It was a desperate plea from a young women (we’ll call her Bethany) with a real problem:
Bethany had been through several years of infusion treatment for services rendered outside of her network, beginning while she was still a teenager. Her insurance company covered the service (because it wasn’t available at all within her network). So insurance had paid Bethany’s mother for each claim, and then her mother paid the infusion provider. The problem was that, over the years, the mother had paid less than the total amount due – and then she passed away. The infusion company got in touch with Bethany and insisted on a lump sum payment for the balance of well over $100,000, payable within five days or they would take her to court.
Desperate (Who wouldn’t be? Could you come up with an unexpected $100,000+ within five days?) Bethany began trying to find help. She found a few advocates online and phoned them. One advocate recommended Bethany get in touch with me. Of course, I don’t do advocacy work myself, so the only recommendation I could make was that Bethany connect with additional advocates through the AdvoConnection Directory…. I didn’t hear anything more until…..
A few days later, I heard from one of our members who Bethany ultimately contacted – the one who took Bethany’s case, negotiated it and got it straightened out for her. But the advocate was stunned and frustrated by something Bethany told her, so she forwarded that frustration on to me.
At least one of the advocates Bethany had contacted discussed the situation with her, wasn’t sure if she could help, so she told Bethany she would think about it and call her back. Bethany waited, even in her desperation, but that call never came. By the time she got a hold of the advocate who did help her, Bethany was “nearly hysterical” I am told, because she was waiting for that return phone call.
So a problem that was difficult to begin with was made worse because someone didn’t bother following through. I can only imagine Bethany so desperate and scared, stuck in a position she had no role in creating, and not particularly healthy to begin with (years of infusions suggest a chronic illness) – having an expectation of a return phone call — the desperation would take on a life of its own.
I cannot fathom why that advocate did not call Bethany back. It would seem to be nothing more than a common courtesy. You make a promise – you stick to it. Even if you can’t help, you call. No excuses.
But it actually begs a bigger question. That is, what DO you owe these strangers who reach out to you? People call with all kinds of problems that you can’t or don’t want to deal with… do you have an obligation to do something or say something or Are you required to respond?
The answer is this: you have no obligation whatsoever to provide anyone with services or to answer anyone’s questions. You can listen politely, then decline politely.
But you DO have an obligation to follow through on any promises you make. If you promise to try to find someone who can help, or if you tell the person you’ll send them a link or provide them with a phone number or connect them with another advocate, or even just to call them back… whatever it is… You DO owe them the obligation you have created.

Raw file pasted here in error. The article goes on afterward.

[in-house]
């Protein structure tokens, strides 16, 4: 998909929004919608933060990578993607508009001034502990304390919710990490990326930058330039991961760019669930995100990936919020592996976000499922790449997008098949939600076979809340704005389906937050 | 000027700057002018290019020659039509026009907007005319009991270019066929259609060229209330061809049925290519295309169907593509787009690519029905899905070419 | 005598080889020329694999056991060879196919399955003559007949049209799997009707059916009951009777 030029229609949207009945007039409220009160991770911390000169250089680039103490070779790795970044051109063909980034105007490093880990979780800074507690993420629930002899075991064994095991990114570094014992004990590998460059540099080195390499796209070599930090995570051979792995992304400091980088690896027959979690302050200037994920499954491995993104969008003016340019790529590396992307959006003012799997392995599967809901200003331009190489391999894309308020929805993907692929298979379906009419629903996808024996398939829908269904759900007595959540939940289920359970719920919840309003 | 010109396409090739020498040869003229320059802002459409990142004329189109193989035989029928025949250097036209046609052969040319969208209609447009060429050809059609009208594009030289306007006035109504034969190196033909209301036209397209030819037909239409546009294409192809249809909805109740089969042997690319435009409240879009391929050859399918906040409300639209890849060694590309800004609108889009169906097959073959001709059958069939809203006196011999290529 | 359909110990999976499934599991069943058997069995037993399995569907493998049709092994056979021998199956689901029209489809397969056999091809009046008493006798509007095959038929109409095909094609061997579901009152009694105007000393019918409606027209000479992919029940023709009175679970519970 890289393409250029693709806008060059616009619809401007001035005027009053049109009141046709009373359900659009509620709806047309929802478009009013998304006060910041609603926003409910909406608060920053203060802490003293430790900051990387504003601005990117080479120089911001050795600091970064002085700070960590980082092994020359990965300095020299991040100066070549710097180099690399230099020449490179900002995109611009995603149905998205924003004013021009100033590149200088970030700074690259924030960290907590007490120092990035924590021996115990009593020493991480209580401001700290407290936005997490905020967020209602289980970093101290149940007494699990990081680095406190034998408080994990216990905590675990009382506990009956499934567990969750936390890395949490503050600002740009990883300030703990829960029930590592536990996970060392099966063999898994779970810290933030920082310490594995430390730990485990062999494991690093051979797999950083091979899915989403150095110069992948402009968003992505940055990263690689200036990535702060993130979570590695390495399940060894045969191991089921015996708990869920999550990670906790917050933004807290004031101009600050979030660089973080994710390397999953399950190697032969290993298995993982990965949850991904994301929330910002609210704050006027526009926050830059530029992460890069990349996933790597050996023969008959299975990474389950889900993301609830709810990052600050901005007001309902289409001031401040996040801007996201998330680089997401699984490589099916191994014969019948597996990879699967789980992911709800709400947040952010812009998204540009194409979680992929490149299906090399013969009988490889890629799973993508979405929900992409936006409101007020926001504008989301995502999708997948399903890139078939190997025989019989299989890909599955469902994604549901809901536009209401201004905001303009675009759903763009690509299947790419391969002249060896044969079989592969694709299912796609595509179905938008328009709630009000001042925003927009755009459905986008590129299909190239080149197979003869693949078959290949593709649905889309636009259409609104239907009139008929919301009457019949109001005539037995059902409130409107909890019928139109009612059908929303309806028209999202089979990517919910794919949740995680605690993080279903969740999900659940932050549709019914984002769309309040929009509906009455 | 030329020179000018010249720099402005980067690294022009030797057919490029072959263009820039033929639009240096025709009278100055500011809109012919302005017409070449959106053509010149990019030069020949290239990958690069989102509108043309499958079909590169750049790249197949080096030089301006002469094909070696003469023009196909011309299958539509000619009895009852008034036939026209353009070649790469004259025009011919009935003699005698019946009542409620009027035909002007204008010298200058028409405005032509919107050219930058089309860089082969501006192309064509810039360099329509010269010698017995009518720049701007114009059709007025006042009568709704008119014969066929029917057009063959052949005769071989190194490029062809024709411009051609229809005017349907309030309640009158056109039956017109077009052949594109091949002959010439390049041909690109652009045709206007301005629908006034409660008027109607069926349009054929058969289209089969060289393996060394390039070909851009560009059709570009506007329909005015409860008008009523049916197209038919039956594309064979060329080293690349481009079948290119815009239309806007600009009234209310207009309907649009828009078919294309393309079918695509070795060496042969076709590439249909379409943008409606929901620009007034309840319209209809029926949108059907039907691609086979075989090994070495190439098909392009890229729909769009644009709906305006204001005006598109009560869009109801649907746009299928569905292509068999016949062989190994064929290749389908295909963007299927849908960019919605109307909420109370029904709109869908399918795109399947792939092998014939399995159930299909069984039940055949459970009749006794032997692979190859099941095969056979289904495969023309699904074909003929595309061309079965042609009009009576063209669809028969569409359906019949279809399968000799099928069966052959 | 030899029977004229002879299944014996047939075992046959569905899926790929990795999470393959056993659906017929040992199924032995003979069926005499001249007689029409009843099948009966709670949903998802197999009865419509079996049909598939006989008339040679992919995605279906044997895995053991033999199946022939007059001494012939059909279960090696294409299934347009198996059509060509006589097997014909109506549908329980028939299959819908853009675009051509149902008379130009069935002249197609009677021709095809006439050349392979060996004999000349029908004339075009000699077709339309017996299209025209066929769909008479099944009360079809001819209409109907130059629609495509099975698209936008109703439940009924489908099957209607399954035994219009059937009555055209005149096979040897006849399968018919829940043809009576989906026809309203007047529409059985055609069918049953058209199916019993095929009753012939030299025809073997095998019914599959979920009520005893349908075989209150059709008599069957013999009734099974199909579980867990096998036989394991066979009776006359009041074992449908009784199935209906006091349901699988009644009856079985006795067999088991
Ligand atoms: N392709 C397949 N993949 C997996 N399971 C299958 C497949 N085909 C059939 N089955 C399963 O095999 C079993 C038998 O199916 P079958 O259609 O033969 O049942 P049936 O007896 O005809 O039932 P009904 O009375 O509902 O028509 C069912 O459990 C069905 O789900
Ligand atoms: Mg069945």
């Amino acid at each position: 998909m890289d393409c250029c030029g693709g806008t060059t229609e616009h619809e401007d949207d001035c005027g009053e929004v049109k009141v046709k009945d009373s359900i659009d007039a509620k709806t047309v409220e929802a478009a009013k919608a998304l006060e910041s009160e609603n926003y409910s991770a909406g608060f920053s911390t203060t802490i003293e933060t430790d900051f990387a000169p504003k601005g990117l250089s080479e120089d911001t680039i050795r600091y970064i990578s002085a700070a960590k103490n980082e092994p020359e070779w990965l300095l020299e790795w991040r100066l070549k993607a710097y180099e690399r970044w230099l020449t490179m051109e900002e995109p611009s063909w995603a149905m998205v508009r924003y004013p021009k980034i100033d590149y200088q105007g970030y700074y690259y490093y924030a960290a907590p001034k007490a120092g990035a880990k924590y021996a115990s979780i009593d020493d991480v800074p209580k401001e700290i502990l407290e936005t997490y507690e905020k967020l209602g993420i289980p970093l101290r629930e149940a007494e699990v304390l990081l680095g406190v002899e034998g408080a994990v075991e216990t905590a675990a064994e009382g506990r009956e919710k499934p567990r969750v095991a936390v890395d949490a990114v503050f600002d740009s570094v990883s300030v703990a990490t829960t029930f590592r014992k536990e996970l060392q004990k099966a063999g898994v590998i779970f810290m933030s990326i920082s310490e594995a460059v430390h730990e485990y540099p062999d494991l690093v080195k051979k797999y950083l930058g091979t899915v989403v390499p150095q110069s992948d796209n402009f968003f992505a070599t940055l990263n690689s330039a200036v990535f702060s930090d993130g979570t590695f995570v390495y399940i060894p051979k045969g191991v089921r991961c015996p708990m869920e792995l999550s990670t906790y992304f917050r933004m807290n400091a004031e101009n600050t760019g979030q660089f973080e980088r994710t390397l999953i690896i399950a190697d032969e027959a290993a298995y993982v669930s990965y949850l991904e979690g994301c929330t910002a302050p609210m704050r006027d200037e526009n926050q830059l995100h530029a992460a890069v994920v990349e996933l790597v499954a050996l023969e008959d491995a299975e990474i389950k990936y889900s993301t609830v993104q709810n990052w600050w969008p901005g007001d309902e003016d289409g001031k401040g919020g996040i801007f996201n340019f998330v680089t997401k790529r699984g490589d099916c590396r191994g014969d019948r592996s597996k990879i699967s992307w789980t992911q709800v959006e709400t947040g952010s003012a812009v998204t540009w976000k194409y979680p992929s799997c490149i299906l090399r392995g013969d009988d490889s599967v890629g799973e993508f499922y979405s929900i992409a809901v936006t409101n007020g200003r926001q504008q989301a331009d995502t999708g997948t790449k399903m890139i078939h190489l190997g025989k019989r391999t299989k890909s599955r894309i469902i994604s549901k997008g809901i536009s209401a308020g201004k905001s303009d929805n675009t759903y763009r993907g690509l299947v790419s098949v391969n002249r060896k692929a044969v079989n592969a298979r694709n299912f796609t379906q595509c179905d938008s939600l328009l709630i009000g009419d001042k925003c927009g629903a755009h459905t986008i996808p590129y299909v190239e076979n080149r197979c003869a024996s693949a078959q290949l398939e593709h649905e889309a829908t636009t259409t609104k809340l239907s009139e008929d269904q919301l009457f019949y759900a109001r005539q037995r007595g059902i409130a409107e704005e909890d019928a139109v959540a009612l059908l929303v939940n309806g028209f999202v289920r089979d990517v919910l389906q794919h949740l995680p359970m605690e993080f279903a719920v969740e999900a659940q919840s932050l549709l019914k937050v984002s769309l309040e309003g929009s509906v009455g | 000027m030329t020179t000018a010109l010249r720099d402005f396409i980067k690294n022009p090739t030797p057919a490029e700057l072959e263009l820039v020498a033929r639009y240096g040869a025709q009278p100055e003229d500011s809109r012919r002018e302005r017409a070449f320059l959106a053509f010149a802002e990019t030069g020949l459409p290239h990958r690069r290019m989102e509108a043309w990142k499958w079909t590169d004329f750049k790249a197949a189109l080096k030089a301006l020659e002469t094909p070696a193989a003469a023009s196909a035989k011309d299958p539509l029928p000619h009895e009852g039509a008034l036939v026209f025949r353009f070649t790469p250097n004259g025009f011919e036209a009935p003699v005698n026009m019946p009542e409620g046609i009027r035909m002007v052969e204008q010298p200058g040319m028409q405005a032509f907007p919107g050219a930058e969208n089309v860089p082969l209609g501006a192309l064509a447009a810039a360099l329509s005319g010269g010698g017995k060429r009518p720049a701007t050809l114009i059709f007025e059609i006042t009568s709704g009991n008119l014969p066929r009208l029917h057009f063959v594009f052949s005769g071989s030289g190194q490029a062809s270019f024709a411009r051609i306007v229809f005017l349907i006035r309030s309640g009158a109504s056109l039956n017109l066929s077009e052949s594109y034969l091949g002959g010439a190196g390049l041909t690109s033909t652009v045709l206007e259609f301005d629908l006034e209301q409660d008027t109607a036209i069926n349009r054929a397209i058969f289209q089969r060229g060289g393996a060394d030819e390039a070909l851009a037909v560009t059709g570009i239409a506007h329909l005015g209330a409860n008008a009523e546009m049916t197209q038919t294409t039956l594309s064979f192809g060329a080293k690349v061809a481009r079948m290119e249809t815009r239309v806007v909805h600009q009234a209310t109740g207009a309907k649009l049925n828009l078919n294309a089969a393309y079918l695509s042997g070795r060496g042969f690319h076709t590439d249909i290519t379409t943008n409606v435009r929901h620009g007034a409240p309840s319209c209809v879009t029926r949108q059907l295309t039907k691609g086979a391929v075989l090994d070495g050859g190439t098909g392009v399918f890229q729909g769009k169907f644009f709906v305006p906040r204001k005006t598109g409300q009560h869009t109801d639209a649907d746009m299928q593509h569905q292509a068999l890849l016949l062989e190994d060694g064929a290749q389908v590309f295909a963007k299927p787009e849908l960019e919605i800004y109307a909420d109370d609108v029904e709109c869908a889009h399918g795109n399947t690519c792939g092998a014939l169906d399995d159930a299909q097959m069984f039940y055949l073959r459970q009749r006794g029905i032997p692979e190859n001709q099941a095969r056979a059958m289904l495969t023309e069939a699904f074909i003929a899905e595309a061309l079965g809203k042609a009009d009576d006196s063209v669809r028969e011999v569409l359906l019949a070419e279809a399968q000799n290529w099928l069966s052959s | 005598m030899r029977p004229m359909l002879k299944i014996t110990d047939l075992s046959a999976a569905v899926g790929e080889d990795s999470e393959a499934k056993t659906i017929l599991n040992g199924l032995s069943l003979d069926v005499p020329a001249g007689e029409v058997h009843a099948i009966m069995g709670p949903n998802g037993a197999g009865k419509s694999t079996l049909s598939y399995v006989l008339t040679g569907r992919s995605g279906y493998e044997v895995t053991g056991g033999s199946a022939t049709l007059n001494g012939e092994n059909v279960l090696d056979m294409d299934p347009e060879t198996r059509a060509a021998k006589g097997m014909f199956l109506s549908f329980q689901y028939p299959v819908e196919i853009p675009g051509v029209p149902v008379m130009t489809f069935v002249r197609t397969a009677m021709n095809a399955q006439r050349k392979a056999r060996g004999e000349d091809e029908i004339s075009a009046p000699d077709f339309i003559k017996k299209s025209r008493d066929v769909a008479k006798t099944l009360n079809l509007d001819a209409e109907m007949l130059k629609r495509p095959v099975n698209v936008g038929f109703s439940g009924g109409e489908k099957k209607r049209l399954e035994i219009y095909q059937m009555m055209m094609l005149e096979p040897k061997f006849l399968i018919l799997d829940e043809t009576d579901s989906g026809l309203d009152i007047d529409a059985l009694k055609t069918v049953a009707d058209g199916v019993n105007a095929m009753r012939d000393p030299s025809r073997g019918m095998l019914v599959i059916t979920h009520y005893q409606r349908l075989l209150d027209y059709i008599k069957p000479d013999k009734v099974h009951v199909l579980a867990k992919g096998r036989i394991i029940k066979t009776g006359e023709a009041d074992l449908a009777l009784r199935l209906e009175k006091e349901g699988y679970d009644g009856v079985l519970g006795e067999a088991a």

So that’s the key – don’t make a promise you can’t or won’t keep.
Further, you must be very clear – VERY clear about what that person can expect. No is no. “I’m sorry, I just can’t help you. This isn’t work I can handle” – is very clear. No promises. Clear and honest.
Less clear is “Let me think about it and I’ll call you back if I can help.” Don’t go there!!? Someone who is scared and desperate (and possibly not well) won’t hear that little two-letter word “IF.” They will hang on hope – hope you may have unintentionally offered. Never use an IF!
Better to be frank and forthright, than to leave a question.
Of course, there are those rare occasions when a caller or emailer won’t take no for an answer. I’ve had that through email when I’ve been told “YOU OWE ME!” – but of course, I don’t. I’ve been cursed at, told to go to h*ll, and have even been threatened with being sued! But I’m a volunteer. I have no clients. Patients don’t pay me for advice so I don’t owe any patient anything at all. If I can help them, I will. But I won’t accept abuse (which is what all of that kind of craziness is)…
…and you never have to accept abuse either.
Reviewing Bethany’s situation – her requests were far from abuse. She should not have had to deal with more stress created by an advocate – one of us! – someone who is expected to make her life better, or at least not make it any worse or more difficult.
In all cases, if there is a question, ask yourself – how would I want to be treated? Then proceed accordingly. Be frank and clear, and exercise your common courtesy. But above all else, don’t make promises you can’t or won’t keep, and be sure to follow through on the promises you do make.
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1 thought on “Common Courtesy and Who Owes What?”
I am aboard completely with the larger message about common courtesy and professional conduct of our advocates.
But before judging the actions of lack of same of the advocate who purportedly did not place the promised return call, I hope the advocate who took the case and reported Bethany’s frustrations attempted to corroborate Bethany’s allegations directly with that advocate.